How to Leach From Potted Plants


Leaching potted plants prevents excessive buildup of fertilizer and impurities in the potting soil medium. The presence of a white, crusty substance on top of the soil indicates soil fertilizer buildup, cautions N.C. State University. The University recommends leaching houseplants every four to six months. The process for leaching potted plants should take approximately two hours to complete. Potted plants grow healthier and faster after leaching.

Step 1

Turn on the water faucet and adjust the water to room temperature. Cold or hot water extremes shock the potted plant's root system.

Step 2

Tilt the potted plant at a 45-degree angle and place the base of plant under the running water. The objective is to water the potting soil and not drench the leaves and blooms of the plant.

Step 3

Remove the potted plant from the water source when a stream of water flows out of the drainage holes. Turn off the water source.

Step 4

Sit the potted plant in the base of the sink. Set a timer for one hour. The plant needs sufficient time to drain and leach. One hour is the time recommended by the N.C. State University Extension.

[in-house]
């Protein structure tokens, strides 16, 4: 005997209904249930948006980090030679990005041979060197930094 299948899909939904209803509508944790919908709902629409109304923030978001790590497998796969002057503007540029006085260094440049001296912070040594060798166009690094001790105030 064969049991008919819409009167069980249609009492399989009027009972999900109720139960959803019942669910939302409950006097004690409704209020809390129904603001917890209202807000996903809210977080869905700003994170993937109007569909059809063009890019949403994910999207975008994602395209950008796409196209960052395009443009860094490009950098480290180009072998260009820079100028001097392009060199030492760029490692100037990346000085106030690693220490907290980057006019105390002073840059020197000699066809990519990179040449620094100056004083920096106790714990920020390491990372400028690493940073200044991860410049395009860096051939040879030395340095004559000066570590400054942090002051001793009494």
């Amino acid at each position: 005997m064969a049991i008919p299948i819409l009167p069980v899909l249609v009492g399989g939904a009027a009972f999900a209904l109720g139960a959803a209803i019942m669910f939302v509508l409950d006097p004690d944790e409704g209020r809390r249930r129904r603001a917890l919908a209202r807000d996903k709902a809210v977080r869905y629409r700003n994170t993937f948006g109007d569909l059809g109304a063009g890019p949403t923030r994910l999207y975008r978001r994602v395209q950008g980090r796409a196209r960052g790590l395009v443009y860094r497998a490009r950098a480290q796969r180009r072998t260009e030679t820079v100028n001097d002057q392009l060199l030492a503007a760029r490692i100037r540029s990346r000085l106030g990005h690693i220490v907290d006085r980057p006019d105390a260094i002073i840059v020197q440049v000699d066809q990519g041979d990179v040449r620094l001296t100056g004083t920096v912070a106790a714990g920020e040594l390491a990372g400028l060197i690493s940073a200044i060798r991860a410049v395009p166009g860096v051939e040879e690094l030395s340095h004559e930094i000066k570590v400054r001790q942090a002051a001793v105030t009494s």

Step 5

Remove the potted plant from the sink. Repeat steps 1 through 4. Return the plant to its original location.

Tips and Warnings

  • Never use extreme water temperatures when leaching potted plants.

Things You'll Need

  • Deep sink
  • Tap water
  • Potted plants
  • Sink strainer


  • N.C. State University Extension: Fertilizing Houseplants
Keywords: leaching potted plants, potted plant care, potted plants

About this Author

Daniel Smith graduated from technical school in 1993 and has been writing since 2005. His has written numerous articles for the instructional website called eHow in areas including gardening, home improvement, celebrating special events and health-related topics.